Summer ended, but I wanted to keep exploring, so in November of 2013 I started a new project: I’d watch all of Johnnie To’s movies in chronological order, starting with his 1980 debut. I couldn’t think of a really good name for it, so I smashed together a couple of To titles and called it “Running Out of Karma”. From the beginning, this was designed to be a digressive project. I knew I couldn’t understand Johnnie To without understanding the people he worked with, his rivals and collaborators, and the filmmakers who influenced him, along with the ones he influenced. In four years, I’d managed to cover just seven of To’s movies, but I’d watched and written about hundreds of other films from Hong Kong, Taiwan, and China. At that point, continuing with the To-centric title seemed ridiculous: this was no longer a project about Johnnie To, but something that embraced everything from the Shanghai cinema of the 1930s and 40s to the huangmei musicals of the 50s and 60s, to the international festival films of the 21st century PRC. My index of reviews was out of control: I needed a structure. The Sarris book provided it.
The America Cinema has something like a biblical status among film critics of a certain persuasion and generation. A systematic listing of the major (and not so major) Hollywood directors of the studio era (running roughly from 1929–1968), it’s one of the foundations of the auteur strain of film criticism, the idea that film can be a means of personal artistic expression and that those films that express the personality of their creator (usually but definitely not always the director) are more valuable than films that lack such a personality. As a general organizing principle, Sarris sorted his directors into various categories, roughly scaled along how well they met the requirements of his auteurist scheme: Pantheon, The Far Side of Paradise, Expressive Esoterica, Less Than Meets the Eye, Lightly Likable, Strained Seriousness, etc.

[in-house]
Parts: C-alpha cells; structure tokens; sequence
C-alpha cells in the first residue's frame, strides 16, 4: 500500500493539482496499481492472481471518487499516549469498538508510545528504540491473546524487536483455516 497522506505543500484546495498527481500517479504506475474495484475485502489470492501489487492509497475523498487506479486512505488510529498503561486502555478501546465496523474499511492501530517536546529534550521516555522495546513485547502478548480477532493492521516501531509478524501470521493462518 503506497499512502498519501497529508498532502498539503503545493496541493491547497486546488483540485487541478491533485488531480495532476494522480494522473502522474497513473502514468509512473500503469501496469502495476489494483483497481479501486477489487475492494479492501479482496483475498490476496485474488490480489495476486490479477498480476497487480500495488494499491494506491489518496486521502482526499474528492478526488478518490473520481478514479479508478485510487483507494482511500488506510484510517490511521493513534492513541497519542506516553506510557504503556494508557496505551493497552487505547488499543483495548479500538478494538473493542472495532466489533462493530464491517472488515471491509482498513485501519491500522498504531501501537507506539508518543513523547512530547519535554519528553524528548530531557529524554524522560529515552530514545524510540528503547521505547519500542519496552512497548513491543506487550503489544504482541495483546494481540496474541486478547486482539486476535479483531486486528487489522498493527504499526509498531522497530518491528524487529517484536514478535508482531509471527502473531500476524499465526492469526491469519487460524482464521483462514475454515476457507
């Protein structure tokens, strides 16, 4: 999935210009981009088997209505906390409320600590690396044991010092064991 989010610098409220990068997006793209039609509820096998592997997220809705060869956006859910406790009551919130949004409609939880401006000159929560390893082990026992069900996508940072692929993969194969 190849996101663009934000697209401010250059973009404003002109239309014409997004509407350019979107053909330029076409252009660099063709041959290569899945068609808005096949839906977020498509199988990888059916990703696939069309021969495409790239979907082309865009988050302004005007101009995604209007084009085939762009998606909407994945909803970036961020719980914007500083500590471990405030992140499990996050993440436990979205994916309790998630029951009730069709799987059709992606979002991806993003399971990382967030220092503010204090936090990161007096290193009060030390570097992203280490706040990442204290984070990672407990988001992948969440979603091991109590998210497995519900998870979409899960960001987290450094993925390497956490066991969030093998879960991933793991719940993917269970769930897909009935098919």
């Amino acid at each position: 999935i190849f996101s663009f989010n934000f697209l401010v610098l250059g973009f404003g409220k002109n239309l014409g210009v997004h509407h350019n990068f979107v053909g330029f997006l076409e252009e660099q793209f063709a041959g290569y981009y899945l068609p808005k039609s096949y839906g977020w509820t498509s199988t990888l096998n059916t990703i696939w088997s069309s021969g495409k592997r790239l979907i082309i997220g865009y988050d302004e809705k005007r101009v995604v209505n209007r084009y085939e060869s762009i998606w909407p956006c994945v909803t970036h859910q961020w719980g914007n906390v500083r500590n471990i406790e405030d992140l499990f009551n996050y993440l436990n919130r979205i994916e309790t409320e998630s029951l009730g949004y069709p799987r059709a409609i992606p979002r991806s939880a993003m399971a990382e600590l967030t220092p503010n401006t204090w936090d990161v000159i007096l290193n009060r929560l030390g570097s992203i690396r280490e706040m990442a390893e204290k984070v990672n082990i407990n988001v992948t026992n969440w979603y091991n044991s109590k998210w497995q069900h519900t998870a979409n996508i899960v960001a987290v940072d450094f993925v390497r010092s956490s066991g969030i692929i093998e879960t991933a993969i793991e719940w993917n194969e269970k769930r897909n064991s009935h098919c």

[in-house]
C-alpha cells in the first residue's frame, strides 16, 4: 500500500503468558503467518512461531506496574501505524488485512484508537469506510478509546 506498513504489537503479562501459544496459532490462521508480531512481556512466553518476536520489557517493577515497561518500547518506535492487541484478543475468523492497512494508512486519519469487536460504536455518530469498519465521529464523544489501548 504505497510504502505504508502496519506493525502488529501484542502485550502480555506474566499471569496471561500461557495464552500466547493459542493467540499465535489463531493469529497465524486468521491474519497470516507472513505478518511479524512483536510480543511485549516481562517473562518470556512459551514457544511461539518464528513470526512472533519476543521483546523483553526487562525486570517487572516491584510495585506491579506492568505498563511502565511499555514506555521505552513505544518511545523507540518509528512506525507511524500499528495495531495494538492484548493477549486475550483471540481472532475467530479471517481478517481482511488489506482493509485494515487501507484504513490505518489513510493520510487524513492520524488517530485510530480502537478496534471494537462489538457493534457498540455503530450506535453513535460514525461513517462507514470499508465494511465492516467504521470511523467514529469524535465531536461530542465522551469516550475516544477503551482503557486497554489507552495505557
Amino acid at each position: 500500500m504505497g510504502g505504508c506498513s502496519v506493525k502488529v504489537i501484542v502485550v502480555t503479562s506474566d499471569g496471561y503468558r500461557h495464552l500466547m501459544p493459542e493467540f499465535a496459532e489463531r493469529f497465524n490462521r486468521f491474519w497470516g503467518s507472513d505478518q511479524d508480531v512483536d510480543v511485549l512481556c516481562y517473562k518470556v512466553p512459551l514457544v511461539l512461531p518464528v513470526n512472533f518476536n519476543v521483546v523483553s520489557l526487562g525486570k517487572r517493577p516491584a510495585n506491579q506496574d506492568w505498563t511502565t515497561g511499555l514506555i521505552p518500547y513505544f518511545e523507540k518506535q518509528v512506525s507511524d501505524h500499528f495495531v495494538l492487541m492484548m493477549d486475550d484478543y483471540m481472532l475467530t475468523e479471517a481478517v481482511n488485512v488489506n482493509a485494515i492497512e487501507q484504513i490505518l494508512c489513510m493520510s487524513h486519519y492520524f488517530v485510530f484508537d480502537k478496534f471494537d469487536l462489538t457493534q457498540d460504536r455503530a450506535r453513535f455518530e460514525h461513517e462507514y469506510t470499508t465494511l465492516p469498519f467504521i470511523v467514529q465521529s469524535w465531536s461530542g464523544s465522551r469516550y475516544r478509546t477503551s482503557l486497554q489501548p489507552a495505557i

I figured I could do the same thing with the directors I’d been watching, so I roughly adapted the categories with my own labels and started sorting directors. The categories aren’t meant to be a strict hierarchy, nor or they immutable or inflexible. I remain open to persuasion on any filmmaker you may think I’ve over- or under-rated, even Lou Ye. This system not only has the benefit of organizing my writing into an easily searched and referenced structure, but it also meshes perfectly with the critical approach I’ve been taking, which is very much indebted to Sarris and his movement.
One of my favorite things about auteurism is its inductive approach: an auteurist is never done with a film or a filmmaker, because there’s always more to discover and critical insight is gained by ever expanding the context within which one sees the work(s) in question. To approach an understanding a Lau Kar-leung kung fu movie, you not only have to understand as many other Lau Kar-leung movies as possible, but as many other kung fu movies as possible. Because that often indefinable difference between a Lau kung fu movie and a non-Lau kung fu movie is what makes Lau an auteur, and trying to define it is one of the most interesting things a film critic can do. Thus an auteurist project is essentially infinite: there’s no end to the discoveries to be made that can further contextualize any given artist or work; every movie is a part of every other movie. This satisfies my personal fondness for contingency and uncertainty as well as my abhorrence of conclusion.